In The Cold

And the Next Transgender Bathroom Bill Just Turned Up in... Alaska

Proposition 1, which Alaskans will vote on in a mail ballot, would define ‘sex’ based on a person’s ‘original birth certificate’ and restrict municipal restroom usage accordingly.


Photo Illustration by Lyne Lucien/The Daily Beast

Getting out of Alaska is hard.

The current cost for two people to take themselves and their car on a ferry from Whittier to Washington State is about $3,000.

So if Anchorage passes an anti-transgender ballot initiative in their municipal election on April 3, many transgender Alaskans—nearly 30 percent of whom already live in poverty, according to one survey—will have no choice but to live with it.

Proposition 1 is essentially a “bathroom bill” like the one that was passed in North Carolina in 2016, or that Texas Republicans failed to pass last year.

According to the text on the ballot, which will be mailed out to Anchorage voters in the coming days, the proposition would define “sex” based on a person’s “original birth certificate” and restrict municipal restroom usage accordingly.

It would also reverse portions of a 2015 LGBT non-discrimination ordnance, effectively allowing private business owners to kick transgender people out of bathrooms and locker rooms.

If it passes, Proposition 1 would likely affect the majority of the state’s transgender population: about 40 percent of Alaska’s population lives in the municipality of Anchorage, with another 15 percent or so living in the surrounding region.

“Like so many other places in this country, we are seeing a backlash,” Kati Ward, campaign manager for the LGBT advocacy group Fair Anchorage told me, when I asked why an initiative like this was cropping up in Alaska, of all places.

A significant challenge in combatting the initiative so far, as simple as it might seem, has been weather-related: With the municipal election approaching in early April, doing door-to-door canvassing during months when the average high in the 20s is challenging to say the least—not because pro-LGBT advocates aren’t up to the job, but because, as Ward said, “people don’t want to hold their door open when it’s that cold.”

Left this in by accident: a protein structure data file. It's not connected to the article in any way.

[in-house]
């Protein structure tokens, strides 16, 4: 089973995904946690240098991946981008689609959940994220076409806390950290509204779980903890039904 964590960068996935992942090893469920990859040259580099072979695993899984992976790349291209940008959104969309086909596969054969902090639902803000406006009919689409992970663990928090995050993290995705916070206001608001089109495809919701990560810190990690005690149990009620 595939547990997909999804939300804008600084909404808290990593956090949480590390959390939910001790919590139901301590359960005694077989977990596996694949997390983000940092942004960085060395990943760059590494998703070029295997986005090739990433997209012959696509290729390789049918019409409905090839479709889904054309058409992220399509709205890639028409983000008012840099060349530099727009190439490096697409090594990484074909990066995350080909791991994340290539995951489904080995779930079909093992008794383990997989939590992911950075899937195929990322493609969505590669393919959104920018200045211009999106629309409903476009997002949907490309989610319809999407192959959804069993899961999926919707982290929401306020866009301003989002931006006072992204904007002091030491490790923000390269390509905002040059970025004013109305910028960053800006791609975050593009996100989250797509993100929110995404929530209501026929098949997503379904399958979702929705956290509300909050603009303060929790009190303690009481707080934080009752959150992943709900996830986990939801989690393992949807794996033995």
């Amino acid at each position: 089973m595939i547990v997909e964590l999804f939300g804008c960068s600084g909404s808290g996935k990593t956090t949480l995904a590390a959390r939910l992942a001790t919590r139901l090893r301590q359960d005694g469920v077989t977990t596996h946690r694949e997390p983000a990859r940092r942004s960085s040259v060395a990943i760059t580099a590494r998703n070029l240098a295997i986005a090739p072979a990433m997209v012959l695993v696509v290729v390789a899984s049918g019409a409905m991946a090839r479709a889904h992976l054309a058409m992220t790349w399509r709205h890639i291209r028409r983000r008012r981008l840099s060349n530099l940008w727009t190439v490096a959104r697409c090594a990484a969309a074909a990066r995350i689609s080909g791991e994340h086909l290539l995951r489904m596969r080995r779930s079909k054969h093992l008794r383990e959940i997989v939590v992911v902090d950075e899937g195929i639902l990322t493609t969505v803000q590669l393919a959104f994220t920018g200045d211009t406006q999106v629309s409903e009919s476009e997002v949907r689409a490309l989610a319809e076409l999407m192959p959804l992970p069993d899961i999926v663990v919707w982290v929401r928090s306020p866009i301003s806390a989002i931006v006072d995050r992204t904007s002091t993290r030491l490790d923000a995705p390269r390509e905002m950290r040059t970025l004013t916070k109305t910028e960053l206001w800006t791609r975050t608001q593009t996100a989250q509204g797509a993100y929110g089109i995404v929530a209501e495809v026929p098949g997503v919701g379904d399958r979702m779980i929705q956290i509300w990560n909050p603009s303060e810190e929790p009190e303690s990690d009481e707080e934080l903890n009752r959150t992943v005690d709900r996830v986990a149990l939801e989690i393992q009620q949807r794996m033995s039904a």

Compared to other states where anti-transgender efforts have taken hold, as Ward points out, Alaska has a much different vibe: Less Religious Right and more politically independent. But transphobic bills and initiatives can appear in unexpected places: Even Washington State has seen sizable efforts to pass an anti-transgender measure.

The Anchorage Assembly’s 2015 passage of a law banning discrimination on the basis of sexual orientation or gender discrimination, incited outrage among the anti-LGBT set almost as soon as it came into existence, with opponents telling the Anchorage Daily News at the time that they were already planning to get it repealed.

In other words, what we’re seeing in Alaska is part of the same pattern that we’ve witnessed everywhere else since same-sex marriage became legal nationwide: Transgender people have become the new easy targets for those who would much rather see all LGBT rights rolled back. If you can’t beat ’em, the logic goes, then divide and conquer.

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Transgender Alaskans are especially vulnerable to such cruel tactics, according to the 2015 U.S. Transgender Survey. Consider that 18 percent of Alaskan respondents to the U.S. Transgender Survey said that they were unemployed, which is three percent higher than the national figure for transgender respondents, and 14 percent higher than the current U.S. unemployment rate among the general population.

Or consider that 23 percent of surveyed transgender Alaskans said that they had been homeless in the past year due to being transgender, compared to 12 percent of all transgender respondents to the national survey.

Lest you think that transgender Alaskans are having a grand old time in public restrooms, over half of those who responded to the survey said that had “avoided using a public restroom in the past year because they were afraid of confrontations or other problems they might experience.”

As Ward told me, Proposition 1 will only add to that fear. Even if it doesn’t pass, she noted, its mere appearance on the ballot “could make you anxious as a transgender person.”

Other states have already proved this assertion correct: Texas hasn’t yet succeeded in passing an anti-transgender “bathroom bill,” but it has certainly tried enough times to inspire some of my own transgender friends to flee the state.

But unlike the Lower 48, where it might theoretically be possible for an impoverished transgender person to scrape together enough money to move to another state if their own becomes too hostile, transgender Alaskans are especially bound to their homes.

“Most people don’t have the ability to pack up—whether they’re taking their car with them or not—and just leave because it costs so much money to leave this state,” Ward said.

Because this is the first time residents of Anchorage will exclusively vote with mail-in ballots—as well as the first time anywhere in the country that the public will vote on the issue of transgender restroom rights—it’s impossible to predict the outcome.

“Anybody who tells you what they think is going to happen in this election is wrong because nobody knows,” Ward said.

The only certainty is that transgender people in Anchorage will have to defend their rights instead of fleeing to warmer climes. Let’s hope for their sake that the Last Frontier doesn’t became a new frontier for hate.